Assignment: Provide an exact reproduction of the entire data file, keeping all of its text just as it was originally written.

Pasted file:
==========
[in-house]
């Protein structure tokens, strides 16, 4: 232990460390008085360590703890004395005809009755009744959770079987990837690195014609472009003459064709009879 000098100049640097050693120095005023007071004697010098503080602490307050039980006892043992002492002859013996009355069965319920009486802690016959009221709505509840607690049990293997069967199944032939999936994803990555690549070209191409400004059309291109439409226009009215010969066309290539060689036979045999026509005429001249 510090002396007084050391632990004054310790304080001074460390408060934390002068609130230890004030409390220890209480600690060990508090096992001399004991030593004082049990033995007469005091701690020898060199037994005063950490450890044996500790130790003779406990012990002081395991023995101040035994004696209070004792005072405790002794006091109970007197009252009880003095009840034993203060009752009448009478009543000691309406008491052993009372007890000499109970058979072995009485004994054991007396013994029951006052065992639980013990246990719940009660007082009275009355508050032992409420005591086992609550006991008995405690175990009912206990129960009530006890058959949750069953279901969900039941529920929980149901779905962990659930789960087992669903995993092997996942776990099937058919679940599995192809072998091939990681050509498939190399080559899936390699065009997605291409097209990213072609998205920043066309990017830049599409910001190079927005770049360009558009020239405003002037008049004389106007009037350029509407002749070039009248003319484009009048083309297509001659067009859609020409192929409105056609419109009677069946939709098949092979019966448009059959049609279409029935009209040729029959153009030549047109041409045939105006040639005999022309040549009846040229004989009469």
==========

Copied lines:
[in-house]
């Protein structure tokens, strides 16, 4: 232990460390008085360590703890004395005809009755009744959770079987990837690195014609472009003459064709009879 000098100049640097050693120095005023007071004697010098503080602490307050039980006892043992002492002859013996009355069965319920009486802690016959009221709505509840607690049990293997069967199944032939999936994803990555690549070209191409400004059309291109439409226009009215010969066309290539060689036979045999026509005429001249 510090002396007084050391632990004054310790304080001074460390408060934390002068609130230890004030409390220890209480600690060990508090096992001399004991030593004082049990033995007469005091701690020898060199037994005063950490450890044996500790130790003779406990012990002081395991023995101040035994004696209070004792005072405790002794006091109970007197009252009880003095009840034993203060009752009448009478009543000691309406008491052993009372007890000499109970058979072995009485004994054991007396013994029951006052065992639980013990246990719940009660007082009275009355508050032992409420005591086992609550006991008995405690175990009912206990129960009530006890058959949750069953279901969900039941529920929980149901779905962990659930789960087992669903995993092997996942776990099937058919679940599995192809072998091939990681050509498939190399080559899936390699065009997605291409097209990213072609998205920043066309990017830049599409910001190079927005770049360009558009020239405003002037008049004389106007009037350029509407002749070039009248003319484009009048083309297509001659067009859609020409192929409105056609419109009677069946939709098949092979019966448009059959049609279409029935009209040729029959153009030549047109041409045939105006040639005999022309040549009846040229004989009469």